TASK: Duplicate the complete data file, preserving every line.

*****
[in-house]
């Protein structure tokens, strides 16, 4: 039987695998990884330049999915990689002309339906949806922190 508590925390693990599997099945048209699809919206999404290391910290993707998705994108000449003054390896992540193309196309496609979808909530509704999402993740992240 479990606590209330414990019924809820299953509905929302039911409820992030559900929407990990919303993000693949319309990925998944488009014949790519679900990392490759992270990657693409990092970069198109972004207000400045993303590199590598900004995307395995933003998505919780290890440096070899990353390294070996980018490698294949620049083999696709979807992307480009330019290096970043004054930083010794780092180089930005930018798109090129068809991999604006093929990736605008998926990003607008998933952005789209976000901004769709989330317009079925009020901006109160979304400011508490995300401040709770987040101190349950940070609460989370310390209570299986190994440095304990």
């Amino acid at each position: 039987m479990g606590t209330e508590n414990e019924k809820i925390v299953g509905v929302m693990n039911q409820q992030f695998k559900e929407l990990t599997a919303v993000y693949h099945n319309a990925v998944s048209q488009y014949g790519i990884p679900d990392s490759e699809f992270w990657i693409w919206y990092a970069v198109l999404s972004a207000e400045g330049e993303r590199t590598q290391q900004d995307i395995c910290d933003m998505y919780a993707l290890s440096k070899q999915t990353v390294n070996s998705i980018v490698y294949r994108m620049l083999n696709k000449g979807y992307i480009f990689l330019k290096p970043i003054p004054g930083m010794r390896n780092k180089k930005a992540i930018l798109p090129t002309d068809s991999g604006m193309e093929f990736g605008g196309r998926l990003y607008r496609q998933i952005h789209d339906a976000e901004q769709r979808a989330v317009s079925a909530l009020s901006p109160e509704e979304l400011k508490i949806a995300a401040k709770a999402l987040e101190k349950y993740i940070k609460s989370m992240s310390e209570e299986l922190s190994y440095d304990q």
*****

[in-house]
């Protein structure tokens, strides 16, 4: 039987695998990884330049999915990689002309339906949806922190 508590925390693990599997099945048209699809919206999404290391910290993707998705994108000449003054390896992540193309196309496609979808909530509704999402993740992240 479990606590209330414990019924809820299953509905929302039911409820992030559900929407990990919303993000693949319309990925998944488009014949790519679900990392490759992270990657693409990092970069198109972004207000400045993303590199590598900004995307395995933003998505919780290890440096070899990353390294070996980018490698294949620049083999696709979807992307480009330019290096970043004054930083010794780092180089930005930018798109090129068809991999604006093929990736605008998926990003607008998933952005789209976000901004769709989330317009079925009020901006109160979304400011508490995300401040709770987040101190349950940070609460989370310390209570299986190994440095304990």
């Amino acid at each position: 039987m479990g606590t209330e508590n414990e019924k809820i925390v299953g509905v929302m693990n039911q409820q992030f695998k559900e929407l990990t599997a919303v993000y693949h099945n319309a990925v998944s048209q488009y014949g790519i990884p679900d990392s490759e699809f992270w990657i693409w919206y990092a970069v198109l999404s972004a207000e400045g330049e993303r590199t590598q290391q900004d995307i395995c910290d933003m998505y919780a993707l290890s440096k070899q999915t990353v390294n070996s998705i980018v490698y294949r994108m620049l083999n696709k000449g979807y992307i480009f990689l330019k290096p970043i003054p004054g930083m010794r390896n780092k180089k930005a992540i930018l798109p090129t002309d068809s991999g604006m193309e093929f990736g605008g196309r998926l990003y607008r496609q998933i952005h789209d339906a976000e901004q769709r979808a989330v317009s079925a909530l009020s901006p109160e509704e979304l400011k508490i949806a995300a401040k709770a999402l987040e101190k349950y993740i940070k609460s989370m992240s310390e209570e299986l922190s190994y440095d304990q």